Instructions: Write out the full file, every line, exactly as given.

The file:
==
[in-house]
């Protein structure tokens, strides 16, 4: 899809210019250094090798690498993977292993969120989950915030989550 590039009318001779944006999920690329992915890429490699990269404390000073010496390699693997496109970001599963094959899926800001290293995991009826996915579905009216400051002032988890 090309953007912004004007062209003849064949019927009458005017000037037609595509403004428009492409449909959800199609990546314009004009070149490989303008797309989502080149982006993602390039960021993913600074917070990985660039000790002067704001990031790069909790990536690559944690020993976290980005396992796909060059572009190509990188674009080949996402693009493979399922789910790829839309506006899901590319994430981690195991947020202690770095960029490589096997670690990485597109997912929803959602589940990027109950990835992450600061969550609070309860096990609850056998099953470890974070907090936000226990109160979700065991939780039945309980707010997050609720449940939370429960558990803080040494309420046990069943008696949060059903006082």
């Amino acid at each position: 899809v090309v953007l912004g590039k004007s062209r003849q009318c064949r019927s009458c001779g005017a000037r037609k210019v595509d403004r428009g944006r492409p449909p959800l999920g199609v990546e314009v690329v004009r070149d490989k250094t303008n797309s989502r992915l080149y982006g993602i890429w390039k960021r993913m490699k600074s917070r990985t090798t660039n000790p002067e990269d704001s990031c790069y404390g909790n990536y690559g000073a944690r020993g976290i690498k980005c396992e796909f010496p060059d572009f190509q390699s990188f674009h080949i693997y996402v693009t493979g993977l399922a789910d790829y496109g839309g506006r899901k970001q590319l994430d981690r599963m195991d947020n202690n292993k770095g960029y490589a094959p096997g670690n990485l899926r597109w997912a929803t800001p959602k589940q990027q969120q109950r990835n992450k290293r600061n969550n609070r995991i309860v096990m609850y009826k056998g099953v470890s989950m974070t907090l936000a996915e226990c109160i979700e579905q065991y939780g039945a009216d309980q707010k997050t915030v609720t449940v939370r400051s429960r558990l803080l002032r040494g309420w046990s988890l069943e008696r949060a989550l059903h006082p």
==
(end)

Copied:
[in-house]
């Protein structure tokens, strides 16, 4: 899809210019250094090798690498993977292993969120989950915030989550 590039009318001779944006999920690329992915890429490699990269404390000073010496390699693997496109970001599963094959899926800001290293995991009826996915579905009216400051002032988890 090309953007912004004007062209003849064949019927009458005017000037037609595509403004428009492409449909959800199609990546314009004009070149490989303008797309989502080149982006993602390039960021993913600074917070990985660039000790002067704001990031790069909790990536690559944690020993976290980005396992796909060059572009190509990188674009080949996402693009493979399922789910790829839309506006899901590319994430981690195991947020202690770095960029490589096997670690990485597109997912929803959602589940990027109950990835992450600061969550609070309860096990609850056998099953470890974070907090936000226990109160979700065991939780039945309980707010997050609720449940939370429960558990803080040494309420046990069943008696949060059903006082």
């Amino acid at each position: 899809v090309v953007l912004g590039k004007s062209r003849q009318c064949r019927s009458c001779g005017a000037r037609k210019v595509d403004r428009g944006r492409p449909p959800l999920g199609v990546e314009v690329v004009r070149d490989k250094t303008n797309s989502r992915l080149y982006g993602i890429w390039k960021r993913m490699k600074s917070r990985t090798t660039n000790p002067e990269d704001s990031c790069y404390g909790n990536y690559g000073a944690r020993g976290i690498k980005c396992e796909f010496p060059d572009f190509q390699s990188f674009h080949i693997y996402v693009t493979g993977l399922a789910d790829y496109g839309g506006r899901k970001q590319l994430d981690r599963m195991d947020n202690n292993k770095g960029y490589a094959p096997g670690n990485l899926r597109w997912a929803t800001p959602k589940q990027q969120q109950r990835n992450k290293r600061n969550n609070r995991i309860v096990m609850y009826k056998g099953v470890s989950m974070t907090l936000a996915e226990c109160i979700e579905q065991y939780g039945a009216d309980q707010k997050t915030v609720t449940v939370r400051s429960r558990l803080l002032r040494g309420w046990s988890l069943e008696r949060a989550l059903h006082p």